Multiple pregnancies happen when more than one embryo implants in the mother’s womb.
“Higher-order births like quintuplets and sextuplets are extraordinary pregnancies,” says Tech Times.
“There are fewer than 20 sets of quintuplets and one or fewer sets of sextuplets born in the United States each year. … The probability of carrying higher-order pregnancies such as triplets and quadruplets goes up to 4.5 times and 6.5 times, respectively.”
Babies born earlier than 37 weeks are at risk of respiratory issues, vision and hearing problems, learning disabilities, and chronic illnesses, among many other conditions — and those risks are only magnified by multiple births.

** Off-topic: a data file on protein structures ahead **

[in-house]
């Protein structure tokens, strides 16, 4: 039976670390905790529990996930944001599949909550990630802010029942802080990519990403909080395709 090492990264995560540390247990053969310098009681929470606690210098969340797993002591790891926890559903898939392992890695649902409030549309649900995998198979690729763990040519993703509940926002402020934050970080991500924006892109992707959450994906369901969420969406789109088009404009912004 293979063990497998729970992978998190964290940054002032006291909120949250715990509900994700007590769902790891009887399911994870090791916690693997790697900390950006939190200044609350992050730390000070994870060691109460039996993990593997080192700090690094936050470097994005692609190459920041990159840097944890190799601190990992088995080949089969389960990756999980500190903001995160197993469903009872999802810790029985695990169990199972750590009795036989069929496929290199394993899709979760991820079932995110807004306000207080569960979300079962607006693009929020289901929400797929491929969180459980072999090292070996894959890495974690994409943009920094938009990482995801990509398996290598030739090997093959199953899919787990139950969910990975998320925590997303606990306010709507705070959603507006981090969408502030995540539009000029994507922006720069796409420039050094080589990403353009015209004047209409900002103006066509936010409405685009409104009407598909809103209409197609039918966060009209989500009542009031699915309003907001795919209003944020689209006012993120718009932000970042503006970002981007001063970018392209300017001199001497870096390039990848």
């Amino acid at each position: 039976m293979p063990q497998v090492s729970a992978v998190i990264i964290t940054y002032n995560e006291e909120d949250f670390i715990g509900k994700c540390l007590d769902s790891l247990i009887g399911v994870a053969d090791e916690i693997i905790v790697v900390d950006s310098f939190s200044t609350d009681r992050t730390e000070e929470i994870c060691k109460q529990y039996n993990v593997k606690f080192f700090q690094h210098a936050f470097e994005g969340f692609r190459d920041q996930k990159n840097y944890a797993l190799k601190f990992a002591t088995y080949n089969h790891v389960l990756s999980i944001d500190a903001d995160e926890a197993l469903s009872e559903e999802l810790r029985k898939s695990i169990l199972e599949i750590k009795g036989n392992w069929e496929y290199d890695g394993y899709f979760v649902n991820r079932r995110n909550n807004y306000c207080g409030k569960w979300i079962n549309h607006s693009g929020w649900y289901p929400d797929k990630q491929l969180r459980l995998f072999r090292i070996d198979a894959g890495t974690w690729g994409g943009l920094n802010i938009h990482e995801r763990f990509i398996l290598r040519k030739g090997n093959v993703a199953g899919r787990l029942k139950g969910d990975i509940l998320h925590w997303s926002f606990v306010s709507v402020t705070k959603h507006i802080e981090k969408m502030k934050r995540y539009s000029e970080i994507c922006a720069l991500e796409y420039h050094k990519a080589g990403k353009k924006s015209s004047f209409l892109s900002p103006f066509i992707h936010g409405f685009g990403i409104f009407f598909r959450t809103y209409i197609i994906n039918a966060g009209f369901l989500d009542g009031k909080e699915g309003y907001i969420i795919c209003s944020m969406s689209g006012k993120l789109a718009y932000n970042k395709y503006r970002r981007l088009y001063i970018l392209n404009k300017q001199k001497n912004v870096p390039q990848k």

That’s what makes the following story so unbelievably incredible.
In March 2018, a Houston woman named Thelma Chiaka beat the odds of 1 in 4.7 billion with an incredibly rare birth.
In fact, experts say a person is more likely to get struck by lighting twice than to have Thelma’s type of pregnancy and labor …
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